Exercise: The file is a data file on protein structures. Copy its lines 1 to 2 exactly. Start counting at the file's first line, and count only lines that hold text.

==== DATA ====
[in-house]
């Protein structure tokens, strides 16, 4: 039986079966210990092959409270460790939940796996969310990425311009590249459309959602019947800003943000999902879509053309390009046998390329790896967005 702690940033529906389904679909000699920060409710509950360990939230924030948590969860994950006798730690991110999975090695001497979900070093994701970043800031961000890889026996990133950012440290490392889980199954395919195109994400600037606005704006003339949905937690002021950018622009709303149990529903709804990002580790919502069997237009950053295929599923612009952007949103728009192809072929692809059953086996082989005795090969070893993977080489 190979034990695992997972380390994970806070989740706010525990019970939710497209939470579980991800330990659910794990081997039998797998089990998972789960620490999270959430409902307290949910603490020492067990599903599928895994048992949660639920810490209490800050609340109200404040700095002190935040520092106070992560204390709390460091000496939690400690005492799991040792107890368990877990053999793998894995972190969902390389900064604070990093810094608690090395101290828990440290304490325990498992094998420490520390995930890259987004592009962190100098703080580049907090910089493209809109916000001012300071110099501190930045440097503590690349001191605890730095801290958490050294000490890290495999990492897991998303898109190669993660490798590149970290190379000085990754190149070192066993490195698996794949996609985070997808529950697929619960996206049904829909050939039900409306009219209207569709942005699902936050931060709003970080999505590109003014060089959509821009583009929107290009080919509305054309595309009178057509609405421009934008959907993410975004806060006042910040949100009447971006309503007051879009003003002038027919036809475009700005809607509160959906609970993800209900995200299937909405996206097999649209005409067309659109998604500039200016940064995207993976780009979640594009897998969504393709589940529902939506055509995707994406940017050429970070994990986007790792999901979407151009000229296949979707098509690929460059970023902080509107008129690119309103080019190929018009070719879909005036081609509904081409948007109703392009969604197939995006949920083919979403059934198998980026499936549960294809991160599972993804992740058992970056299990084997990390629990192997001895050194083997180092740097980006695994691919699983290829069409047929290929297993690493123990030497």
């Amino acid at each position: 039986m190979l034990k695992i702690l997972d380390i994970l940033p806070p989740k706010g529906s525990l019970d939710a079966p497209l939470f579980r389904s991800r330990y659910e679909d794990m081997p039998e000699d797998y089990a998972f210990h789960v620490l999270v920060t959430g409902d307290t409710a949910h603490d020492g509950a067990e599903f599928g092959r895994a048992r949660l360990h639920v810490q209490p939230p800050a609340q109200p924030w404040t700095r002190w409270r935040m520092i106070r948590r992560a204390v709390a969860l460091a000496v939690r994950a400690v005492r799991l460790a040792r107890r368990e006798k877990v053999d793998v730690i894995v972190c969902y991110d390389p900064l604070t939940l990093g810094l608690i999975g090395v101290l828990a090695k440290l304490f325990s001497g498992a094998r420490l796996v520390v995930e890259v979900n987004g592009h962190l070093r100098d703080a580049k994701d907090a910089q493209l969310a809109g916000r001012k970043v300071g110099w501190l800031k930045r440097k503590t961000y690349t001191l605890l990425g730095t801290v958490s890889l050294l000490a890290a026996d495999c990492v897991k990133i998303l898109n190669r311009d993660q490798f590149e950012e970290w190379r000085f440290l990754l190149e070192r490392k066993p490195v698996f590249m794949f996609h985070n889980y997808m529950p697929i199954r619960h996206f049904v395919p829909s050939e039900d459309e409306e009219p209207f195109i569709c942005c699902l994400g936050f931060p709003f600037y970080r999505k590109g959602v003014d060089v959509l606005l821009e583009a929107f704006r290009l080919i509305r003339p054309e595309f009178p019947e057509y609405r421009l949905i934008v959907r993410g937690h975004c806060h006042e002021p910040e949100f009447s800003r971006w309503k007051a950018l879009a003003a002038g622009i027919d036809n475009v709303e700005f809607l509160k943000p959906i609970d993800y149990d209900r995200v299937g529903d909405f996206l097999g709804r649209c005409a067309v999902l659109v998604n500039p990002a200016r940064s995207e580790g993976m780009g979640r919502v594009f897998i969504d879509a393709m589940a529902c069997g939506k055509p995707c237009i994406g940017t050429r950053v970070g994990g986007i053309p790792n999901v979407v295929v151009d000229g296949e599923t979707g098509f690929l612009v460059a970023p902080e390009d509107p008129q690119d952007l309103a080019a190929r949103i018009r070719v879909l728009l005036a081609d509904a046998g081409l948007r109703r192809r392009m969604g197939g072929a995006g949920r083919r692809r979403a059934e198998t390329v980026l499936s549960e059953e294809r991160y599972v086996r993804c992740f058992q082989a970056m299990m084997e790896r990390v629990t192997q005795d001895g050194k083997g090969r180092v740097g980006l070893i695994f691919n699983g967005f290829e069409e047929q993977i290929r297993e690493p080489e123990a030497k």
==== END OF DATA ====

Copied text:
[in-house]
């Protein structure tokens, strides 16, 4: 039986079966210990092959409270460790939940796996969310990425311009590249459309959602019947800003943000999902879509053309390009046998390329790896967005 702690940033529906389904679909000699920060409710509950360990939230924030948590969860994950006798730690991110999975090695001497979900070093994701970043800031961000890889026996990133950012440290490392889980199954395919195109994400600037606005704006003339949905937690002021950018622009709303149990529903709804990002580790919502069997237009950053295929599923612009952007949103728009192809072929692809059953086996082989005795090969070893993977080489 190979034990695992997972380390994970806070989740706010525990019970939710497209939470579980991800330990659910794990081997039998797998089990998972789960620490999270959430409902307290949910603490020492067990599903599928895994048992949660639920810490209490800050609340109200404040700095002190935040520092106070992560204390709390460091000496939690400690005492799991040792107890368990877990053999793998894995972190969902390389900064604070990093810094608690090395101290828990440290304490325990498992094998420490520390995930890259987004592009962190100098703080580049907090910089493209809109916000001012300071110099501190930045440097503590690349001191605890730095801290958490050294000490890290495999990492897991998303898109190669993660490798590149970290190379000085990754190149070192066993490195698996794949996609985070997808529950697929619960996206049904829909050939039900409306009219209207569709942005699902936050931060709003970080999505590109003014060089959509821009583009929107290009080919509305054309595309009178057509609405421009934008959907993410975004806060006042910040949100009447971006309503007051879009003003002038027919036809475009700005809607509160959906609970993800209900995200299937909405996206097999649209005409067309659109998604500039200016940064995207993976780009979640594009897998969504393709589940529902939506055509995707994406940017050429970070994990986007790792999901979407151009000229296949979707098509690929460059970023902080509107008129690119309103080019190929018009070719879909005036081609509904081409948007109703392009969604197939995006949920083919979403059934198998980026499936549960294809991160599972993804992740058992970056299990084997990390629990192997001895050194083997180092740097980006695994691919699983290829069409047929290929297993690493123990030497």